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John’s ProFan Review: Dream Police #1

The latest comic from prolific creator J. Michael Straczynski’s imprint Joe’s Comics with Image Comics is Dream Police, a revival of a one-shot Straczynski previously published in 2005 under Marvel’s Icon imprint.

Dream Police | Cover

J. Michael Straczynski has cultivated a long and fruitful career in the comics industry, creating such titles as Rising Stars and The Twelve, while offering his talents to the writing of iconic titles like Thor, Fantastic Four, and some of the most notable issues of The Amazing Spider-Man of the past 15 years; but it’s likely most will know him as the creator of the successful 1990s sci-fi series Babylon 5.

What you may not know is that Straczynski also put in significant time working on television crime dramas like Jake and the Fatman and Murder, She Wrote. This experience, as well as Straczynski’s work on The New Twilight Zone, seems to permeate the storytelling of Dream Police and marry well with the inherent sci-fi environment therein.

Dream Police | Panel

Dream Police #1–written by Straczynski, with art by Sid Kotian and Bill Farmer–introduces Detective Joe Thursday and his partner Detective Frank Stafford and thrusts us right into the day-to-day monotony of their police work, except it’s not monotonous at all; not to us, because we’re not used to walking nightmares, shapeshifting changelings, and mustachioed dream architects. These detectives are dealing with supernatural beings that populate the surreal Dreamscape, and they’re doing it with a familiar mix of fantasy and gritty realism that you’ve likely come to love from titles like Fables and Rest in Peace Department. What makes Dream Police stand out, other than the fact that it’s set within a world of dreams, is its heavy noir style. As Straczynski has called it in the past, “Dragnet in the Dreamscape” (hence the Joe Friday homage), Dream Police #1 firmly establishes this mobius world of fantastical creatures intermingling with those who would seem like ordinary, run of the mill police officers.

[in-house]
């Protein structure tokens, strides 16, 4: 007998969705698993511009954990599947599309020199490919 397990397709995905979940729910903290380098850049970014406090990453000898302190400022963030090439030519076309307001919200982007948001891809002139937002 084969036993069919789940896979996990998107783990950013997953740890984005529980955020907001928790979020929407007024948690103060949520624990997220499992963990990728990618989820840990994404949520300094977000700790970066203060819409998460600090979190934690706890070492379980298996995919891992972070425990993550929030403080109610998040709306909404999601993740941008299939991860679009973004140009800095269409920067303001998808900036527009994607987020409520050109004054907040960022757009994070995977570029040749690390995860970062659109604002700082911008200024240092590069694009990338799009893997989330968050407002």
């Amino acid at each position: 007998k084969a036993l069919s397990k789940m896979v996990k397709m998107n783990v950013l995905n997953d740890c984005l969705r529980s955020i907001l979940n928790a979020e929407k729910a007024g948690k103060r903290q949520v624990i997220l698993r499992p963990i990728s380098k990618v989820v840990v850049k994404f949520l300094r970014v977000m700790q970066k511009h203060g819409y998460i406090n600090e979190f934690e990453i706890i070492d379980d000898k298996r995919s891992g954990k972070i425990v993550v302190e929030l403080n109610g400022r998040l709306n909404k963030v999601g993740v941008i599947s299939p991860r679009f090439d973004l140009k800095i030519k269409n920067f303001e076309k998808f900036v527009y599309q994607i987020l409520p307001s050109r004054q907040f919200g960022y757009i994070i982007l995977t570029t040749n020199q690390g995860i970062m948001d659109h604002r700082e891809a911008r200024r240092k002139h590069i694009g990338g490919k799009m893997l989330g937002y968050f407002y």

This issue terrifically begins what could grow into an awesome comic series. I definitely recommend picking up Dream Police #1, especially for those of you who may be mourning Fox’s cancellation of Almost Human; this could help fill that sci-fi, cop drama void that has now opened up inside of you. I will be back next month to review Dream Police #2.

About John Elrod II (285 Articles)
John is currently untitled. This complete lack of definition would drive most into abject bitterness and utter despair, but not someone of John’s virility. No, John is the picture of mental stability and emotional platitude.

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  1. John's ProFan Review: Dream Police #2 | Project Fandom
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